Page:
Vaccination against foot-and-mouth disease: do initial conditions affect its benefit?

Porphyre T, Auty HK, Tildesley MJ, Gunn GJ, Woolhouse ME - PLoS ONE (2013)

Spatial pattern in the benefit of the vaccination (VB) policy.Proportions of infected premises (A), animals culled (B) and cattle culled (C) that would be saved by implementing the vaccination policy in the field at 7 days in comparison with a strategy involving the culling of IP/DC premises alone. The darker the colour, the more vaccination is beneficial. Thick contour indicates counties defined as “southern counties”, which showed high epidemic impact.
© Copyright Policy
Related In: Results  -  Collection

Show All Figures
getmorefigures.php?uid=PMC3815046&req=5

pone-0077616-g002: Spatial pattern in the benefit of the vaccination (VB) policy.Proportions of infected premises (A), animals culled (B) and cattle culled (C) that would be saved by implementing the vaccination policy in the field at 7 days in comparison with a strategy involving the culling of IP/DC premises alone. The darker the colour, the more vaccination is beneficial. Thick contour indicates counties defined as “southern counties”, which showed high epidemic impact.
Mentions: When considering the location of the incursion, Scotland may be divided into two areas that exhibit relatively distinct epidemic patterns (Figure 2): (i) the area comprising the 14 counties in the south of Scotland (now referred to as “Southern counties”); and (ii) the rest of the country (17 counties, now referred to as “Northern counties”). Vaccination was indeed more effective in preventing FMD spread in the situation where incursion occurred in the Southern counties of Scotland than if it occurred elsewhere (Table 1). Vaccination shows a marked impact on the number of animals that are required to be culled to control a FMD epidemic. When incursion occurs in the Southern counties of Scotland, the implementation of a reactive vaccination strategy would, on average, reduce the number of animals culled for disease control purposes by nearly 1600 animals (32%), including 544 cattle (42%). In contrast, little benefit was recorded if incursions occurred in the Northern counties of Scotland, with about 10 animals (3%) saved. Looking at the benefit of vaccination in more detail, vaccination is however of most value in reducing the extent of severe epidemics regardless of where incursions occurred (Table 1, Figure 3).

Bottom Line: In particular, we tested whether changes in the location of the incursion and the delay of implementation would affect the epidemiological benefit of such a policy in the context of Scotland.The results show that the decision to vaccinate, or not, is not straightforward and strongly depends on the underlying local structure of the population-at-risk.However, if a decision to vaccinate is made, we show that delaying its implementation in the field may markedly reduce its benefit.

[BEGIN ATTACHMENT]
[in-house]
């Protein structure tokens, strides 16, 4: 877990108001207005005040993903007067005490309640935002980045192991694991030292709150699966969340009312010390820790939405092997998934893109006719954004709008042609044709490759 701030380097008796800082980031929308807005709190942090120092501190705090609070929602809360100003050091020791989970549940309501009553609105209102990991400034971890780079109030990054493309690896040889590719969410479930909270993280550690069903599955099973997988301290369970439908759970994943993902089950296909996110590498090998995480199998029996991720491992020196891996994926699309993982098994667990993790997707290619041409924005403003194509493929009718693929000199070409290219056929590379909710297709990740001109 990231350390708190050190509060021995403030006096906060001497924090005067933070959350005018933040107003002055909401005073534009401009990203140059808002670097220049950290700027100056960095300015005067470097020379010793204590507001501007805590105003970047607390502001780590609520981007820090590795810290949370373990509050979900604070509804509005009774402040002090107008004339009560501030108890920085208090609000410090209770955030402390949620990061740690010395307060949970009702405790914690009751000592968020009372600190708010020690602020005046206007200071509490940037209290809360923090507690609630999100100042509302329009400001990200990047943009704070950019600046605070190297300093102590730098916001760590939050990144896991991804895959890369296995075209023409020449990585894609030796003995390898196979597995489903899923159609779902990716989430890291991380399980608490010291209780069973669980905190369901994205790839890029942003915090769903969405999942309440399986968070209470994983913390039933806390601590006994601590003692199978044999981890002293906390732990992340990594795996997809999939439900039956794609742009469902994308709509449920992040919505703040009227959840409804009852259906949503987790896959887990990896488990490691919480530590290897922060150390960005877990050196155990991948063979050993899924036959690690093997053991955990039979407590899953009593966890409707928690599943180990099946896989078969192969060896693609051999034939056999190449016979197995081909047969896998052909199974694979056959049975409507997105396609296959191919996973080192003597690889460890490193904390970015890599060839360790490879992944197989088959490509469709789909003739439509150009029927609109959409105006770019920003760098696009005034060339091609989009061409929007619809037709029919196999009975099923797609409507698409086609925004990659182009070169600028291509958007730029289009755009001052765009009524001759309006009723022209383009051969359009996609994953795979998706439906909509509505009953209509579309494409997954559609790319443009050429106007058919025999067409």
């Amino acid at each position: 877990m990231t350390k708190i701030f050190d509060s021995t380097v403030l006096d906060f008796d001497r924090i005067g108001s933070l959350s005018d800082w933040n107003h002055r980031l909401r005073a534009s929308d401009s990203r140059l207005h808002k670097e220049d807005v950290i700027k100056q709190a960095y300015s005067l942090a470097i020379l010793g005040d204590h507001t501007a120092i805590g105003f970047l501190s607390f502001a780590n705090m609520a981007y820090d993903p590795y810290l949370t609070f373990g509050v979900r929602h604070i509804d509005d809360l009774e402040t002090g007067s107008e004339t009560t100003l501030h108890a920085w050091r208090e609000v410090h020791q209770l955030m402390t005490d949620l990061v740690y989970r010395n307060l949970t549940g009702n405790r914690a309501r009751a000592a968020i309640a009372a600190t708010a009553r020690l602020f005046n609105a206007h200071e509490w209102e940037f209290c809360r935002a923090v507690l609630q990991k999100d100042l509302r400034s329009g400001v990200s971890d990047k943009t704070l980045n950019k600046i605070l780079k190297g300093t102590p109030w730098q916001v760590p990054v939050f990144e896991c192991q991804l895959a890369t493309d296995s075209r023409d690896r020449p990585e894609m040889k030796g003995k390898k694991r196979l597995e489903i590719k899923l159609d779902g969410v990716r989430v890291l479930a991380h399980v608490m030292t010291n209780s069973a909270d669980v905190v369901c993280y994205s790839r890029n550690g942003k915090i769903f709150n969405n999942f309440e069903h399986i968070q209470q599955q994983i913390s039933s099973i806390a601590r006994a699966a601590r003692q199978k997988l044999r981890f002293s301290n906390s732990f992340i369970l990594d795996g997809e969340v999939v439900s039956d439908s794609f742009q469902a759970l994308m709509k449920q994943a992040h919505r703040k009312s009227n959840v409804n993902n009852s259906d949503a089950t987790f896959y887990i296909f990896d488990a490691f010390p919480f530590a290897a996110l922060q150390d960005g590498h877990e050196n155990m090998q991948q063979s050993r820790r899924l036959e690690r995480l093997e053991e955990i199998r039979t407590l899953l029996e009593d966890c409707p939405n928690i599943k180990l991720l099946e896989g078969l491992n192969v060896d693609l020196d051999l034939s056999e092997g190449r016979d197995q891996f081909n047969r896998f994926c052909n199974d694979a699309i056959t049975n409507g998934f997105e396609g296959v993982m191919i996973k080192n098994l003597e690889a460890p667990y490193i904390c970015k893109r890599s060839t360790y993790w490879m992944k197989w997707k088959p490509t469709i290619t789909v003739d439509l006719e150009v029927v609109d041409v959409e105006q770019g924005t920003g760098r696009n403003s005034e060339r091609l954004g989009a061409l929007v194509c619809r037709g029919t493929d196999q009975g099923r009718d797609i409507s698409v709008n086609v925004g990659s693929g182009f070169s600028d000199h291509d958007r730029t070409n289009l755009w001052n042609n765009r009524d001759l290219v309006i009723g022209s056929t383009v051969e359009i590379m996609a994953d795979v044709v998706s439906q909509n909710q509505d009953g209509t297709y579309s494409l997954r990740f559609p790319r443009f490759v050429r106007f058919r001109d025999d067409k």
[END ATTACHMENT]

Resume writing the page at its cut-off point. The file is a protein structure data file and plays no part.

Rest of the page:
View Article: PubMed Central - PubMed

Affiliation: Epidemiology Group, Centre for Immunity, Infection and Evolution, University of Edinburgh, Ashworth Laboratories, Edinburgh, United Kingdom.

ABSTRACT
When facing incursion of a major livestock infectious disease, the decision to implement a vaccination programme is made at the national level. To make this decision, governments must consider whether the benefits of vaccination are sufficient to outweigh potential additional costs, including further trade restrictions that may be imposed due to the implementation of vaccination. However, little consensus exists on the factors triggering its implementation on the field. This work explores the effect of several triggers in the implementation of a reactive vaccination-to-live policy when facing epidemics of foot-and-mouth disease. In particular, we tested whether changes in the location of the incursion and the delay of implementation would affect the epidemiological benefit of such a policy in the context of Scotland. To reach this goal, we used a spatial, premises-based model that has been extensively used to investigate the effectiveness of mitigation procedures in Great Britain. The results show that the decision to vaccinate, or not, is not straightforward and strongly depends on the underlying local structure of the population-at-risk. With regards to disease incursion preparedness, simply identifying areas of highest population density may not capture all complexities that may influence the spread of disease as well as the benefit of implementing vaccination. However, if a decision to vaccinate is made, we show that delaying its implementation in the field may markedly reduce its benefit. This work provides guidelines to support policy makers in their decision to implement, or not, a vaccination-to-live policy when facing epidemics of infectious livestock disease.

Show MeSH
Related in: MedlinePlus